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Growing Oriental Poppies from Bare Root Starts. 4.21.18
My raspberries produce in May/June on last years canes, then in August/September on this years canes.
I'm dehydrating Roma tomatoes right now. Last year they began to mold before they dried out. Not sure how to prevent that. I'm using my third dehydrator, thinking about buying another that would work faster. Any recommendations?
Thanks for that post Joan. I've been reading about it after seeing your post, and it seems to be an excellent way to dramatically improve soil. Here are some of the articles on the subject:
" ramial wood chips, which are wood chips made from the outer reaches of a deciduous tree. That means the smaller branches, including the leaves if possible, and not so much the trunk and thicker branches (the rule of thumb is nothing more than 2.5 inches thick).
"ramial wood chips fungal dominant soil. We want a soil that’s full of the beneficial fungi that help woody plants grow vibrantly and resiliently.
"The ideal soil for woody plants contains beneficial fungi and these ‘fun guys’ thrive with the addition of ramial wood chip mulches. This type of mulch has the optimum balance of carbon to nitrogen and higher nutrient content than other wood chips. This optimum balance is due in large part to the greater ratio of cambium and recently living cells vs. old dead wood cells. It makes sense that using wood chips made with more live tissue or recently-living tissue will have more nutrient value than chips made from older wood, which is mostly carbon.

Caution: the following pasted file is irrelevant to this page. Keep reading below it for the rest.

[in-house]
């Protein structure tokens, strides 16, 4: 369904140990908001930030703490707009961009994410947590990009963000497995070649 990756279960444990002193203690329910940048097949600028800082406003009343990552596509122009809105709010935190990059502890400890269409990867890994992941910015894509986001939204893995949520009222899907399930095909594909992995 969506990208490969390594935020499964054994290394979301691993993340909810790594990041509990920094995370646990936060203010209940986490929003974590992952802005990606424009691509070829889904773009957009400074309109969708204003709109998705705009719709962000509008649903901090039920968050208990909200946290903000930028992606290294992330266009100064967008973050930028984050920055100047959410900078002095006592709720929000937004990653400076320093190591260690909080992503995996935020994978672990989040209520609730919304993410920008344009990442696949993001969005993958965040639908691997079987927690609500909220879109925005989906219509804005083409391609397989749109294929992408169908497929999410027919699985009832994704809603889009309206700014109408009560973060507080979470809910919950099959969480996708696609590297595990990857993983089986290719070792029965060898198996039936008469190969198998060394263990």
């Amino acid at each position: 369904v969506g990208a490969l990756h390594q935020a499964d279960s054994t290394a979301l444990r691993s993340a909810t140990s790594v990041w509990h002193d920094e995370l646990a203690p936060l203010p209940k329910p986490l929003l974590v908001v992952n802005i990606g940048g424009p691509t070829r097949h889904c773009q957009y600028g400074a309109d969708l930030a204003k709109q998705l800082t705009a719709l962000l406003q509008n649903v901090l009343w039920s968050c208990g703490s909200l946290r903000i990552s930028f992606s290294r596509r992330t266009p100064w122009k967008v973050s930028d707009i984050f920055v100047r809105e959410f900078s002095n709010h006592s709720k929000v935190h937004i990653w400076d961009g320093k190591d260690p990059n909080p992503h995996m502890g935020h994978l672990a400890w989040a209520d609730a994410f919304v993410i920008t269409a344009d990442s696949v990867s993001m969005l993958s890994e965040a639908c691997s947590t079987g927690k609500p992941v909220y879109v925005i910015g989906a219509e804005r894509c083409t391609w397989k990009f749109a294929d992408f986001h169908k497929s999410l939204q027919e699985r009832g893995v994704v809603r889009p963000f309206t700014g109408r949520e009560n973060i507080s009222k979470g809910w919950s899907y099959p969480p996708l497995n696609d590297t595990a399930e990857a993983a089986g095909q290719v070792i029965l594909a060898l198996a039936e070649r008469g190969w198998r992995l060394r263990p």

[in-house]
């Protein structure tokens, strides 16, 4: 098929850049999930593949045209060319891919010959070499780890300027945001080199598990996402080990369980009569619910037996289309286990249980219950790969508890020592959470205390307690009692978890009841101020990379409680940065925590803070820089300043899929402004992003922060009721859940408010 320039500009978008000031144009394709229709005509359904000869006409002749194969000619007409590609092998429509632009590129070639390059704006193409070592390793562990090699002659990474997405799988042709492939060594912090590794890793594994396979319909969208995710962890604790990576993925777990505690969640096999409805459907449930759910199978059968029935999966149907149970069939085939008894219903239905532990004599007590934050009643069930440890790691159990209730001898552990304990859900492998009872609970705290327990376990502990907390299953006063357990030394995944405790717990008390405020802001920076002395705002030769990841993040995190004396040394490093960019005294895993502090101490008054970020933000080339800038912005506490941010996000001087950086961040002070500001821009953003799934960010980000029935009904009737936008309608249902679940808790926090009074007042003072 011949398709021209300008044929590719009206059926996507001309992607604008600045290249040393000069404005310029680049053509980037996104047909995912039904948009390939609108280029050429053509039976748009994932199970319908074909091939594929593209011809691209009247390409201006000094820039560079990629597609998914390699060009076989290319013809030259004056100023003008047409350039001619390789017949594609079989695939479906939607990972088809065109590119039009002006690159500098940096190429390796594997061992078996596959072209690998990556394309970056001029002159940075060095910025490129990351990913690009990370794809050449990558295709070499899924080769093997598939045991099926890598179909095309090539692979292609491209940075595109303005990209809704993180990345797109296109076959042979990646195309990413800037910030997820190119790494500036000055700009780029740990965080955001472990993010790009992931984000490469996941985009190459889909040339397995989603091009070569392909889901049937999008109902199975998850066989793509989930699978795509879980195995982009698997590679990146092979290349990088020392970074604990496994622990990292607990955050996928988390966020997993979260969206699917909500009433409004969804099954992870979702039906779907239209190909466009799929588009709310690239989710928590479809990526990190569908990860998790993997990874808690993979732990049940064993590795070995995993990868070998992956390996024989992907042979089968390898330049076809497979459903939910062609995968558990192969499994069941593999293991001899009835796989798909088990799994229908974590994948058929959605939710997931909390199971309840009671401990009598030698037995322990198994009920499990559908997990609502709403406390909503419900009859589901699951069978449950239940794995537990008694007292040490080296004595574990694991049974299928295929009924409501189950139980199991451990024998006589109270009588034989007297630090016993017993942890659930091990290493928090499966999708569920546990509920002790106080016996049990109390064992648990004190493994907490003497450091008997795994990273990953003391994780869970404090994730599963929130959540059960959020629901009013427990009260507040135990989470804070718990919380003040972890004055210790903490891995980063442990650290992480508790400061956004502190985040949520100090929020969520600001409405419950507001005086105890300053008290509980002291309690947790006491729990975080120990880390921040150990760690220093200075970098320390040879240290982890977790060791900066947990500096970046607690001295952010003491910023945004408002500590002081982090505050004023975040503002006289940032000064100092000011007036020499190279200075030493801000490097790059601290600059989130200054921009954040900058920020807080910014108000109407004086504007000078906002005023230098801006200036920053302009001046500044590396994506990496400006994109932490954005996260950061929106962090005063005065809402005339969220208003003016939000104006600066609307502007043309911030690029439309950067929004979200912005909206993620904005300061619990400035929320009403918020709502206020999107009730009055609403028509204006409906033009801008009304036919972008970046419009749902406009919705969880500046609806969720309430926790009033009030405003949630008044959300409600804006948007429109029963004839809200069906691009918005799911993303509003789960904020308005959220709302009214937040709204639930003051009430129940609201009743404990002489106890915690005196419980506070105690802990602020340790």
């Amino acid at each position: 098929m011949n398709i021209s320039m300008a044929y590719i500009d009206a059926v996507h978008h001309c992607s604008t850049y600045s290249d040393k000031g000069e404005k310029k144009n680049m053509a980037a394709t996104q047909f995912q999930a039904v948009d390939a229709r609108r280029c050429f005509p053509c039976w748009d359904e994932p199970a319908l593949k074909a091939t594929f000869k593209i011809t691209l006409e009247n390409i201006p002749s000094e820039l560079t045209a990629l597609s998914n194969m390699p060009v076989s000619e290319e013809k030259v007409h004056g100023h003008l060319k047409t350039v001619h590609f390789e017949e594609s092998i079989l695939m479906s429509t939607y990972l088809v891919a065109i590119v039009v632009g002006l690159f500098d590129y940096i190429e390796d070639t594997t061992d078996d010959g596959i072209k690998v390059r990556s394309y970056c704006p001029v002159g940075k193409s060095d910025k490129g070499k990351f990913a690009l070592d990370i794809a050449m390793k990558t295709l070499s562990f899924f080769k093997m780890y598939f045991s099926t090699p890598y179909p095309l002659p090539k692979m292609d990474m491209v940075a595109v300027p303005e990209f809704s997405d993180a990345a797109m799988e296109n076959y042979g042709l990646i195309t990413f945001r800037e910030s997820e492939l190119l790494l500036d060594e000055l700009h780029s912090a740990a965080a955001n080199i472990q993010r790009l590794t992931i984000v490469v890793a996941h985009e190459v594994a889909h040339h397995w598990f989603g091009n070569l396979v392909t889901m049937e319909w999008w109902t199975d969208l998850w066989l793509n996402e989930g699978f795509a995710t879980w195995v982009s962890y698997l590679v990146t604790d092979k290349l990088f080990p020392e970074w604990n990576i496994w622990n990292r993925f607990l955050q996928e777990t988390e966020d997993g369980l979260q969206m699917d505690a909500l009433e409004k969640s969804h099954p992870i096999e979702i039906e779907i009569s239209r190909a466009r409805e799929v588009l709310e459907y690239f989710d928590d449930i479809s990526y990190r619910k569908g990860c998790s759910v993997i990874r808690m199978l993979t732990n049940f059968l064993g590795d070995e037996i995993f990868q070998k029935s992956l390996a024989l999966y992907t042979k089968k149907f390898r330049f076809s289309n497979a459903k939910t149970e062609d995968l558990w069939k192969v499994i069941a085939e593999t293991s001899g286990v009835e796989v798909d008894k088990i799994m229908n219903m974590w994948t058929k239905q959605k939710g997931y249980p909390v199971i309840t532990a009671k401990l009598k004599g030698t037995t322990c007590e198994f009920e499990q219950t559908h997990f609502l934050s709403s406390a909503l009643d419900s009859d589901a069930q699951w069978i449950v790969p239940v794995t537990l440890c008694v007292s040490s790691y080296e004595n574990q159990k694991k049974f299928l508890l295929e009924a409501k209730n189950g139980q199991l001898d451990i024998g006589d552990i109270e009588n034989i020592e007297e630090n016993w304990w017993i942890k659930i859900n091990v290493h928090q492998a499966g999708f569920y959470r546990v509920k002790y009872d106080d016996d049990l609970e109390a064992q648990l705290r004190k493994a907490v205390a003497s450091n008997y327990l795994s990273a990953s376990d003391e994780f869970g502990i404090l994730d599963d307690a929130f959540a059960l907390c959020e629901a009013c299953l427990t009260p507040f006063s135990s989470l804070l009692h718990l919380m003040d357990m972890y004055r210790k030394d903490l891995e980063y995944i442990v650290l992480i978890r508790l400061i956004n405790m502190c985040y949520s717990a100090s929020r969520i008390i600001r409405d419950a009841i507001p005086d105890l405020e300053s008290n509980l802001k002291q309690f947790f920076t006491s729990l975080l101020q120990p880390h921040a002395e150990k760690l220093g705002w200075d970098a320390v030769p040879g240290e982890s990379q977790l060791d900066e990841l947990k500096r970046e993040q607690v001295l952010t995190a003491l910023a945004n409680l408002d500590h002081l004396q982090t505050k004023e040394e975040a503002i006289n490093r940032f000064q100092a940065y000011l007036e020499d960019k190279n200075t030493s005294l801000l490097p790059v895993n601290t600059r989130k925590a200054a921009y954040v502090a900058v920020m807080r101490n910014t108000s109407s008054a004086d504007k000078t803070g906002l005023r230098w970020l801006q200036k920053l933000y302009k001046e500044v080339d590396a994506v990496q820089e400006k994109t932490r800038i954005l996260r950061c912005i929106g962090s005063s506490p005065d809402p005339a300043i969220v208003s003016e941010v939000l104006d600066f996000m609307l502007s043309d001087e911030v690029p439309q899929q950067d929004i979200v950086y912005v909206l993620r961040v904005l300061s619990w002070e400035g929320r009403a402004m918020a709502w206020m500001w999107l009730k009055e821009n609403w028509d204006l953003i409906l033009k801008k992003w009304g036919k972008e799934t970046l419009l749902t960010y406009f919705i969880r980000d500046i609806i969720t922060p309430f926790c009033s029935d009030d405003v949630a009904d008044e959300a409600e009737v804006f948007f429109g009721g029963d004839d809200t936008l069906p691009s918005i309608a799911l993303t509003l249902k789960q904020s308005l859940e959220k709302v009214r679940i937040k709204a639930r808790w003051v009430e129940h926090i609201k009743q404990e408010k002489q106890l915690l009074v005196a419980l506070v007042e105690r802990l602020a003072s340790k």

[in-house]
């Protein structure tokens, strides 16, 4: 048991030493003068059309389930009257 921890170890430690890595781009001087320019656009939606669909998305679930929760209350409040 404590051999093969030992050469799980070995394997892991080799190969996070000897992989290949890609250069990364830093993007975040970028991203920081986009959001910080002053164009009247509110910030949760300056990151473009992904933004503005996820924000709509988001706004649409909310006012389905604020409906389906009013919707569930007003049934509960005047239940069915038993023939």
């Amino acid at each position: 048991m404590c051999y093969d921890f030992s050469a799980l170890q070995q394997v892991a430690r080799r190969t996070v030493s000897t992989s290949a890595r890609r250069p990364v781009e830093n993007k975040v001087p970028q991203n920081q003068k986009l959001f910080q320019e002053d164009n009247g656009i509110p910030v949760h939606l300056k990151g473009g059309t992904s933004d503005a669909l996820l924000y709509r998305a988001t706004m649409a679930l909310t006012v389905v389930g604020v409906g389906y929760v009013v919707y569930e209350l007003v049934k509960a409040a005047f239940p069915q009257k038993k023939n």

Honey bees and quite a few other kinds of bees are always busy on my raspberries. I'm always happy to see them also.
I like bumblebees but don't see them very often, so it's an extra treat when I do.
Daniel, I suppose I don't have to freeze sauerkraut. I just do. It's probably like wine and should "keep".
Both honey and bumble bees love my red raspberry blooms right now. I'm always happy to see honeybees.
It's actually raining today--the first in a month. Bring it on. I don't mind missing a day of golf (although I miss getting my walk/jog in).
I ran across this article from NPR this morning.
The Colony-Killing Mistake Backyard Beekeepers Are Making
"The University of Minnesota Bee Squad, a group that provides beekeeping education and mentoring in the Twin Cities, is seeing more healthy hives become rapidly infested with mites and the viruses they carry."
MiteCheck is a program that allows beekeepers to provide information about the health of bees in your region.
Daniel, I have lost track of how your bees thrive this summer. Have you had problems with mites and the viruses they may carry?
This has nothing to do with gardening, but..... The other day, I "lost" my spatula. I had scooped out the last of a peanut butter jar, set the spatual on the counter, went to bed, and in the morning, it was gone! I finally found it behind my convection oven, 8 feet away, all chewed up. I suspected a mouse, and sure enough, I caught him (or her) in my metal "cage" trap. (Dog Dot had a fun time playing with the mouse after I released it in the yard.) At least it wasn't a chipmunk or rat--just a supermouse!
As for my sweet corn, I really haven't had any major 'coon issues, mostly because I don't have much corn. It failed to germinate well. It's just enough to eat daily. Besides, I have all the corn I want from my farmer kids. I did freeze up a batch of my own yesterday--cobs and all. Takes up a lot of freezer space, so I'll eat it soon.
My freezer is almost full, and I have much more to add--peaches, pear sauce, slaw and sauerkraut, and more red raspberries. I also did 4 quarts of tomatoes yest.
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